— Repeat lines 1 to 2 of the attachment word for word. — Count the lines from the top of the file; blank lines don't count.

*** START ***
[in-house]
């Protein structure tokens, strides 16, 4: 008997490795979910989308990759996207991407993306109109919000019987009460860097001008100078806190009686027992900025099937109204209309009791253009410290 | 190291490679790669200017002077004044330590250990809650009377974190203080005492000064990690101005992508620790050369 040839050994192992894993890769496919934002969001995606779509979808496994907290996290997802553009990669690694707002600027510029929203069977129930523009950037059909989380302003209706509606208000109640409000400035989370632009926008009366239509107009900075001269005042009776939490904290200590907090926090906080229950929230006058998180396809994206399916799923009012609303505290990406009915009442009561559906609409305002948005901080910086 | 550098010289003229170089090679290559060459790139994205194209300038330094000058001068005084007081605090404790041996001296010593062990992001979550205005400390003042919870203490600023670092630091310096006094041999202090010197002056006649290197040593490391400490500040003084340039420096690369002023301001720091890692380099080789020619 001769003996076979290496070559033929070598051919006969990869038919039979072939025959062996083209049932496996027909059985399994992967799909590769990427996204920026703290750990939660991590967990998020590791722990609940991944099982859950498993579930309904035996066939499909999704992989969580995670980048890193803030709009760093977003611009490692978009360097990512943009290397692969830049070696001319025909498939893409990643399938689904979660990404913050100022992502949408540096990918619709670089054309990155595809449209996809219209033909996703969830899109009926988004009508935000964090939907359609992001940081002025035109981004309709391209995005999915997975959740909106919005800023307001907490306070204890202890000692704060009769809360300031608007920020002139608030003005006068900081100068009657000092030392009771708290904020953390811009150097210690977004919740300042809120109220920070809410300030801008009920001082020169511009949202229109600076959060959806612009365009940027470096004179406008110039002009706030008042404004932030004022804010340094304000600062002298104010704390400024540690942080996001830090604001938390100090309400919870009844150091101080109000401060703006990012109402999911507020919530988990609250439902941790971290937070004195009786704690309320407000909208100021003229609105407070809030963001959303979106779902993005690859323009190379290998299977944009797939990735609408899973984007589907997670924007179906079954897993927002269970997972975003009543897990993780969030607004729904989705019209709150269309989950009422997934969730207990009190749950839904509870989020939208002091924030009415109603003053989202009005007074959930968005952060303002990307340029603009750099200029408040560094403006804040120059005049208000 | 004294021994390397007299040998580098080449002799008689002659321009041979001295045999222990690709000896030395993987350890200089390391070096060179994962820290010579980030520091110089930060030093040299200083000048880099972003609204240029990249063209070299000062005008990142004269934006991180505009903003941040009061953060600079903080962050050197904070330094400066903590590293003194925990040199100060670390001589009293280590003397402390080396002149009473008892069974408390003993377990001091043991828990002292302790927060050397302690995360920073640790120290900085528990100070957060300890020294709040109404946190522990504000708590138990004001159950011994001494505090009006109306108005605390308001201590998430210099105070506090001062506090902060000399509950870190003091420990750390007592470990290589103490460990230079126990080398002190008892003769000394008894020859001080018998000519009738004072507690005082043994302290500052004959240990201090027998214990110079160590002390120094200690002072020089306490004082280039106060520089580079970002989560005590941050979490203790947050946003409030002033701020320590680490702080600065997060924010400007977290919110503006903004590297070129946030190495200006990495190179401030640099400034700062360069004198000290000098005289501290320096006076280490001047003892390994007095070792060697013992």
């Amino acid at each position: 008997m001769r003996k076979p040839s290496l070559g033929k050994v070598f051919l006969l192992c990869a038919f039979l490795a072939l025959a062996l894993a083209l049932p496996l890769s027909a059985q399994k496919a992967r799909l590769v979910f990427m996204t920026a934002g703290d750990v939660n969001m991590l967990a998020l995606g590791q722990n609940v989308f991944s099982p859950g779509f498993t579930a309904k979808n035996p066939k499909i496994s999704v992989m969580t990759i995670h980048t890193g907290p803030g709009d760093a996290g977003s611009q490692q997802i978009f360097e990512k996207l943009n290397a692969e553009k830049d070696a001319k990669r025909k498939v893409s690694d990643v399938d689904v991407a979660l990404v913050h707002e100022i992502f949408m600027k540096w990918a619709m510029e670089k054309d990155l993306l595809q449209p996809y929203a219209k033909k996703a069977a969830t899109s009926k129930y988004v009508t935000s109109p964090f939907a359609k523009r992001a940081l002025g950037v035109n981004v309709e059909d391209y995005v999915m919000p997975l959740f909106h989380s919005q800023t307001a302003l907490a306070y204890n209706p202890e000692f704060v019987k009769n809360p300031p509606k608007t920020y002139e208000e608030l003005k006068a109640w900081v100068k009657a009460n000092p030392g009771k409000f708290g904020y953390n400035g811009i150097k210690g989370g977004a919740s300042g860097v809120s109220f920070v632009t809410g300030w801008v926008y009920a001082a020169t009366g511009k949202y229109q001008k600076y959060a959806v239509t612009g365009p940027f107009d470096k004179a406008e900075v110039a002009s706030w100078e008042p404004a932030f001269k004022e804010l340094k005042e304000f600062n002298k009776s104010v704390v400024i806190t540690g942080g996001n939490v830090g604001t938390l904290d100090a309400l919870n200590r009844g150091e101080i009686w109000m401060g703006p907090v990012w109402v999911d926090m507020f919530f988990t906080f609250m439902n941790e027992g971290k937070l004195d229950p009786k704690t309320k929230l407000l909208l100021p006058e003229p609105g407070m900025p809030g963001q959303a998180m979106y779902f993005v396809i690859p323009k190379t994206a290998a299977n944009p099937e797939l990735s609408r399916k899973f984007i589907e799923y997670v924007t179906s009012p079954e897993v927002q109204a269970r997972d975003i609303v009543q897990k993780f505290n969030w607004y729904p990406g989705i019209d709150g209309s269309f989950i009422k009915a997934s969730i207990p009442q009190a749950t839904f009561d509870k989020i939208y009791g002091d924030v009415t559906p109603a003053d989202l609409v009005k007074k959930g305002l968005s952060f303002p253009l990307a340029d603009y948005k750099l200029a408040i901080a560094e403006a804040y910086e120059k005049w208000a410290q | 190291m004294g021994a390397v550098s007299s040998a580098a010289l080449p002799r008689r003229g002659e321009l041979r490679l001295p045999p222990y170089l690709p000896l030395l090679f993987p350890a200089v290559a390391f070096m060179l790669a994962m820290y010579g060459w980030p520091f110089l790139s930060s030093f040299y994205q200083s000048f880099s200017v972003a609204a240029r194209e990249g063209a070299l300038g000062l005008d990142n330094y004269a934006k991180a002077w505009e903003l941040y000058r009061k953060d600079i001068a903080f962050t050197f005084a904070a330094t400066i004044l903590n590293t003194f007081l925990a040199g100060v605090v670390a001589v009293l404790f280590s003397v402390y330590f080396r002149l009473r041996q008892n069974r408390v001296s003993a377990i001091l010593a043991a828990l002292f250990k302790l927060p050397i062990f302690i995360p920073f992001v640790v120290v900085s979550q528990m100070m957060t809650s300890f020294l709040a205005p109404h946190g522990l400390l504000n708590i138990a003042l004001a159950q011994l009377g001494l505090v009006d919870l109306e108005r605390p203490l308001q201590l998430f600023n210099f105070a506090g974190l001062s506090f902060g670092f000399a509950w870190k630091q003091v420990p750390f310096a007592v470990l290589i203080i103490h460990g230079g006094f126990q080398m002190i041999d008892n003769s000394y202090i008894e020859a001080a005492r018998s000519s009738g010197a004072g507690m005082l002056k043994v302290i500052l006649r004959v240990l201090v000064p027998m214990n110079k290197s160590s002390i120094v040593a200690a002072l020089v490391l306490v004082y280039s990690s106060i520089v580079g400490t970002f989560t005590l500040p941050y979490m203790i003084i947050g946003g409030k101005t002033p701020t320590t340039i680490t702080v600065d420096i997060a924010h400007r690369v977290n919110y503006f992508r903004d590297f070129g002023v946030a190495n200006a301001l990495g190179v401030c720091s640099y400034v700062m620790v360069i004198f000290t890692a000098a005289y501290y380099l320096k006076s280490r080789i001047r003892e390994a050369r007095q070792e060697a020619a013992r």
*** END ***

[in-house]
């Protein structure tokens, strides 16, 4: 008997490795979910989308990759996207991407993306109109919000019987009460860097001008100078806190009686027992900025099937109204209309009791253009410290 | 190291490679790669200017002077004044330590250990809650009377974190203080005492000064990690101005992508620790050369 040839050994192992894993890769496919934002969001995606779509979808496994907290996290997802553009990669690694707002600027510029929203069977129930523009950037059909989380302003209706509606208000109640409000400035989370632009926008009366239509107009900075001269005042009776939490904290200590907090926090906080229950929230006058998180396809994206399916799923009012609303505290990406009915009442009561559906609409305002948005901080910086 | 550098010289003229170089090679290559060459790139994205194209300038330094000058001068005084007081605090404790041996001296010593062990992001979550205005400390003042919870203490600023670092630091310096006094041999202090010197002056006649290197040593490391400490500040003084340039420096690369002023301001720091890692380099080789020619 001769003996076979290496070559033929070598051919006969990869038919039979072939025959062996083209049932496996027909059985399994992967799909590769990427996204920026703290750990939660991590967990998020590791722990609940991944099982859950498993579930309904035996066939499909999704992989969580995670980048890193803030709009760093977003611009490692978009360097990512943009290397692969830049070696001319025909498939893409990643399938689904979660990404913050100022992502949408540096990918619709670089054309990155595809449209996809219209033909996703969830899109009926988004009508935000964090939907359609992001940081002025035109981004309709391209995005999915997975959740909106919005800023307001907490306070204890202890000692704060009769809360300031608007920020002139608030003005006068900081100068009657000092030392009771708290904020953390811009150097210690977004919740300042809120109220920070809410300030801008009920001082020169511009949202229109600076959060959806612009365009940027470096004179406008110039002009706030008042404004932030004022804010340094304000600062002298104010704390400024540690942080996001830090604001938390100090309400919870009844150091101080109000401060703006990012109402999911507020919530988990609250439902941790971290937070004195009786704690309320407000909208100021003229609105407070809030963001959303979106779902993005690859323009190379290998299977944009797939990735609408899973984007589907997670924007179906079954897993927002269970997972975003009543897990993780969030607004729904989705019209709150269309989950009422997934969730207990009190749950839904509870989020939208002091924030009415109603003053989202009005007074959930968005952060303002990307340029603009750099200029408040560094403006804040120059005049208000 | 004294021994390397007299040998580098080449002799008689002659321009041979001295045999222990690709000896030395993987350890200089390391070096060179994962820290010579980030520091110089930060030093040299200083000048880099972003609204240029990249063209070299000062005008990142004269934006991180505009903003941040009061953060600079903080962050050197904070330094400066903590590293003194925990040199100060670390001589009293280590003397402390080396002149009473008892069974408390003993377990001091043991828990002292302790927060050397302690995360920073640790120290900085528990100070957060300890020294709040109404946190522990504000708590138990004001159950011994001494505090009006109306108005605390308001201590998430210099105070506090001062506090902060000399509950870190003091420990750390007592470990290589103490460990230079126990080398002190008892003769000394008894020859001080018998000519009738004072507690005082043994302290500052004959240990201090027998214990110079160590002390120094200690002072020089306490004082280039106060520089580079970002989560005590941050979490203790947050946003409030002033701020320590680490702080600065997060924010400007977290919110503006903004590297070129946030190495200006990495190179401030640099400034700062360069004198000290000098005289501290320096006076280490001047003892390994007095070792060697013992």